that the king was lawfully married to Anne Boleyn.
On 10 Sept. in the same year he stood godfather to the Princess Elizabeth at her baptism. A month before he had examined the fanatical ‘Nun of Kent,’ Elizabeth Barton [q. v.] , on the subject of her pretended revelations. Her prophecies had failed to deter the king from marrying Anne Boleyn; but what was to become of the couple had been partly revealed to her in a trance, and she expected to be answered fully in another on the archbishop allowing her to go down into Kent for the purpose. Cranmer gave her leave to do so in order that she might commit herself more fully, and then handed her over to Cromwell to be examined further touching her adherents. He also examined some of the monks of Christ Church as to their complicity in her revelations.
Favoured by the king, who continued to lend money to him (Calendar, Henry VIII, vol. vi. No. 1474), he could not but be the subservient instrument of Henry's policy. In Easter week of the following year he issued an inhibition to the clergy forbidding any of them to preach without taking out new licenses. This was apparently the result of an express admonition from the king, and designed to prevent the marriage with Anne Boleyn being denounced from the pulpit. Soon after an order was taken ‘for preaching and bidding of beads,’ by which the licensed pulpit orators were directed to inveigh against the authority of the pope, but not to preach either for or against purgatory, worship of saints, marriage of priests, and some other subjects for the space of a year (ib. vol. vii. Nos. 463, 464, 750–1, 871). A considerable change of doctrine was thus already contemplated, but was referred to a future decision of the archbishop, who, being now the highest ecclesiastical authority recognised in the land, was invested with some of the functions hitherto exercised by the pope. He granted bulls and dispensations, consecrated bishops by his own act, and, greatly to the annoyance of his suffragans, two or three of whom in vain protested, held a general visitation of his province in 1534. ‘Of all sorts of men,’ he himself writes at this time to the lord chancellor, ‘I am daily informed that priests report the worst of me’ (ib. No. 702; Works, ii. 291). He was enthroned at Canterbury 3 Dec. 1534 (Chronicle of St. Augustine's, in ‘Narratives of the Reformation,’ p. 280, says 1533, but it was certainly next year; see Calendar, vol. vii. No. 1520). On 10 Feb. in the following year he took the lead in the formal abjuration made by each of the bishops singly of allegiance to the see of Rome. But though he so readily lent himself to the establishment of the royal supremacy, he certainly did his best to prevent the martyrdom of those who could not conscientiously accept it. When More and Fisher, after their examination at Lambeth, expressed their willingness to swear to the new act of succession, but not to the preamble, he urged strongly that it would be politic to accept their obedience to this extent without pressing them further; and in April 1535, after the Charter House monks were condemned, he suggested to Cromwell that efforts should be made to procure recantations, at least from Webster, prior of Axholme, and Reynold of Sion, rather than that they should be made to suffer the extreme penalty of the law. But in neither application was he successful, and on 3 June 1535 he was one of the lords who went to the Tower to examine Sir Thomas More, though the chief examiner seems to have been Lord-chancellor Audeley. Next day he received royal letters, which were sent to the other bishops also, and followed up by a royal proclamation on the 9th, directing them on every Sunday and high feast throughout the year to preach that the king was supreme head of the church of England. Another duty enjoined upon them was to have the pope's name erased from every service book. How Cranmer fulfilled these injunctions his own letters testify on more than one occasion; and in August following he refers to Dr. Layton, the king's visitor, who heard him preach in his own cathedral, as a witness of his obedience.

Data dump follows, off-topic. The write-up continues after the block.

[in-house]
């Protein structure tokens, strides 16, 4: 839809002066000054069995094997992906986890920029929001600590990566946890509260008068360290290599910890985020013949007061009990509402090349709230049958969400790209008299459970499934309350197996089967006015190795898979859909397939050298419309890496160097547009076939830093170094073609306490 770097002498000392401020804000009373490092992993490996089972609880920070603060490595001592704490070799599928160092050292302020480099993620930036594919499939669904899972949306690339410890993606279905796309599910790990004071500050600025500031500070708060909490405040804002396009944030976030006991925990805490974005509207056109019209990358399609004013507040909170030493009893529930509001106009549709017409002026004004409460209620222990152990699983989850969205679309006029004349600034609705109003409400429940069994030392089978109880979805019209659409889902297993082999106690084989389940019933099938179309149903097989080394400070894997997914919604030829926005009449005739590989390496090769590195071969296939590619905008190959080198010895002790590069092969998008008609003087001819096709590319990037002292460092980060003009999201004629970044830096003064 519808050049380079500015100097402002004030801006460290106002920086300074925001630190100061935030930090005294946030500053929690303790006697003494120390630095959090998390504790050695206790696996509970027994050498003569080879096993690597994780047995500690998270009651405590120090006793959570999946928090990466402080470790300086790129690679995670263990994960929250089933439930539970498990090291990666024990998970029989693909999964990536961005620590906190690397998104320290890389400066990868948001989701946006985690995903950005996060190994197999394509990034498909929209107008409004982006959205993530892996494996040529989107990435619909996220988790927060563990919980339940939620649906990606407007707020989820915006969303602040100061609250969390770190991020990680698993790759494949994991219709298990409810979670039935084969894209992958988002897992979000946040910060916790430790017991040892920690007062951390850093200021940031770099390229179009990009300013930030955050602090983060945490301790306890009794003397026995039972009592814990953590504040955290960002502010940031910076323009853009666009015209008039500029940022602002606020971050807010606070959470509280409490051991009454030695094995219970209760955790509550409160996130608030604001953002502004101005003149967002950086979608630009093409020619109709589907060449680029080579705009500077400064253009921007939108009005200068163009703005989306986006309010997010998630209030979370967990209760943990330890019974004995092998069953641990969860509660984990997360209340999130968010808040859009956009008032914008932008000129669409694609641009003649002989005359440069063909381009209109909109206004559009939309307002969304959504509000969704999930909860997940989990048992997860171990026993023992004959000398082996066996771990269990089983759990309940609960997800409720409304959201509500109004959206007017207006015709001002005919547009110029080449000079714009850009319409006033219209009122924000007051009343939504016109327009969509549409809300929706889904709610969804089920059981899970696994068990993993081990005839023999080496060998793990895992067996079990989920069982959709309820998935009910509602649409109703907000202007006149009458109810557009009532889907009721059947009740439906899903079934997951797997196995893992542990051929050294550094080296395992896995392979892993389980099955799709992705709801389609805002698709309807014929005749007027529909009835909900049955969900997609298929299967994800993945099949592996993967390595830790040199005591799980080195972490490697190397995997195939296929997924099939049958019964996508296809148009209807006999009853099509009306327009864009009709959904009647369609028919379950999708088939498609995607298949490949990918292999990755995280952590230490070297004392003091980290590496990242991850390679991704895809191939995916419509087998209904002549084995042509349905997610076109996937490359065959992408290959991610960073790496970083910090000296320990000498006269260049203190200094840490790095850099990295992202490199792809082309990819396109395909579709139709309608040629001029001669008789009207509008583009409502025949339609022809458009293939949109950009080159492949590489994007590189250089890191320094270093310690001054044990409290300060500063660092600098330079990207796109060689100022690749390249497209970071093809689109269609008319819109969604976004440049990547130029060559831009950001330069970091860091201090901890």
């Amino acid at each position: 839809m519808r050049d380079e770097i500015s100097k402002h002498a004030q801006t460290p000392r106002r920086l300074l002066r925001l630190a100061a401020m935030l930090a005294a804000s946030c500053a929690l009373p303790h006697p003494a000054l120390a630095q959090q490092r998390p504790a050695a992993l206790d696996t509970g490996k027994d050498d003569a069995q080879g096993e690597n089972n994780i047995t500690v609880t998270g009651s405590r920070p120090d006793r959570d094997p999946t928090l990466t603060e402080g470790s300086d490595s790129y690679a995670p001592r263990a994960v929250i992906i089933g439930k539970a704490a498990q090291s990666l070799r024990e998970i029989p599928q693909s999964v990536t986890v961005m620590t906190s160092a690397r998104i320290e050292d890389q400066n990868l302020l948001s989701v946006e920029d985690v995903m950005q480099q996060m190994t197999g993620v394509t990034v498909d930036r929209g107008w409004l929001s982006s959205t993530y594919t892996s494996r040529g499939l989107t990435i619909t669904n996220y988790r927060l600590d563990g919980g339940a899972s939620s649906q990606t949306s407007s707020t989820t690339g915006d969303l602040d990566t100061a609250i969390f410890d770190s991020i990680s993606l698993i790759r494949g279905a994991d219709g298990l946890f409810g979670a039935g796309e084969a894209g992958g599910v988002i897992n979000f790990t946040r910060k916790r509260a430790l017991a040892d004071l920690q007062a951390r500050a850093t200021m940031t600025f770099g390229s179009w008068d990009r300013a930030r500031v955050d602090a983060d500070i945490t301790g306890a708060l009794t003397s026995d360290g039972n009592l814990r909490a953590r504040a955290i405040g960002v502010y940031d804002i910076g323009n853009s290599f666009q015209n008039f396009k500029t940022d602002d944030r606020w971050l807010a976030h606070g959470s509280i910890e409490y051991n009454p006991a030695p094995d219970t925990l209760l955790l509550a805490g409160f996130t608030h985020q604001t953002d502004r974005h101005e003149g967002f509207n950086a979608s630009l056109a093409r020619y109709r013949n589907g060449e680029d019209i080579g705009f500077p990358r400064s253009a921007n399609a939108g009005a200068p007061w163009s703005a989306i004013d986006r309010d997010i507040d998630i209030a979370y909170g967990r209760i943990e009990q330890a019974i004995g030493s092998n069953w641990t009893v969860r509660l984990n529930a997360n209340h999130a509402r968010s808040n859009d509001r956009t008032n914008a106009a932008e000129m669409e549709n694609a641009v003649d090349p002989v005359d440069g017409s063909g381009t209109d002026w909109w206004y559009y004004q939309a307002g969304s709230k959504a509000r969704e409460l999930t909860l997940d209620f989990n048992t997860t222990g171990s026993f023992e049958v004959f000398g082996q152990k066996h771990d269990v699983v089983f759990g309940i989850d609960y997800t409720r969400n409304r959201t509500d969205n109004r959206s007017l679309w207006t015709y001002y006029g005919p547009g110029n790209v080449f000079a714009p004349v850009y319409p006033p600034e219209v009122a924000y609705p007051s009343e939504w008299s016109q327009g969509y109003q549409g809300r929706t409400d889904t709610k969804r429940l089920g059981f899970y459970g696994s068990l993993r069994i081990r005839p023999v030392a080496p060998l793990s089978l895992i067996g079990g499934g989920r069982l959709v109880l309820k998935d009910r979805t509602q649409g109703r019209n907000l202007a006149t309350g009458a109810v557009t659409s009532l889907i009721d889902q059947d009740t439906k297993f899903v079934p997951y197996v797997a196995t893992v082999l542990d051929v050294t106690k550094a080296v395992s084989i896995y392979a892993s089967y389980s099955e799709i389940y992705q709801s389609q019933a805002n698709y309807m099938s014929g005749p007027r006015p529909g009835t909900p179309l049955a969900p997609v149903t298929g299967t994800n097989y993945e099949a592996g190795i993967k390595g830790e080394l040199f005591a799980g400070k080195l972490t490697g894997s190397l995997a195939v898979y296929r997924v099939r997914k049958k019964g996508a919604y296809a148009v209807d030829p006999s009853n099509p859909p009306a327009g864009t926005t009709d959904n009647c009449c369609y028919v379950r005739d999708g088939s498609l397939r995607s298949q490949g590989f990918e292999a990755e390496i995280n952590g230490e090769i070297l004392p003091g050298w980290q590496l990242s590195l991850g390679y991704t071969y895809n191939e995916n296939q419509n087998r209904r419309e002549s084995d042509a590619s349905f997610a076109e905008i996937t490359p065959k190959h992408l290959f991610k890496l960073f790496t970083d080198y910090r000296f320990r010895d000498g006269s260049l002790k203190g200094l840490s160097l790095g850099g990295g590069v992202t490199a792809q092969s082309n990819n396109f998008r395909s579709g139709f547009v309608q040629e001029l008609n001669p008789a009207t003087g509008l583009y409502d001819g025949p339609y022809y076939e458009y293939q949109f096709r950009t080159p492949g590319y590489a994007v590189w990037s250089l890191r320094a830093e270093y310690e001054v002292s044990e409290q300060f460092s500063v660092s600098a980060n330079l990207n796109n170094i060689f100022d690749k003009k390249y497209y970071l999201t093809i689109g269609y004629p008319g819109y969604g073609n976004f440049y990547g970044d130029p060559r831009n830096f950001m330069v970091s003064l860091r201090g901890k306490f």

Next year, on 2 May, Anne Boleyn was suddenly sent to the Tower, her trial and execution following within less than three weeks. Her old chaplain, the archbishop, received orders on the day of her arrest to come up from the country to Lambeth, where he was to remain till further intimation was made of the king's pleasure. He wrote Henry a letter expressive of some perplexity, but after concluding it he was sent for to the Star-chamber, where the case against Anne was officially declared to him, and he added in a postscript: ‘I am exceedingly sorry that such faults can be proved by [i.e. against] the queen.’ After her condemnation he visited her in the Tower. The king was determined not only to put Anne to death, but to prove that he had never been married to her. Cranmer procured from her in conversation an avowal of certain circumstances which, though never openly stated in justification of the king's conduct, were considered to affect the validity of her marriage; and just as in 1533 he had pronounced that marriage valid he now on 17 May 1536 pronounced it to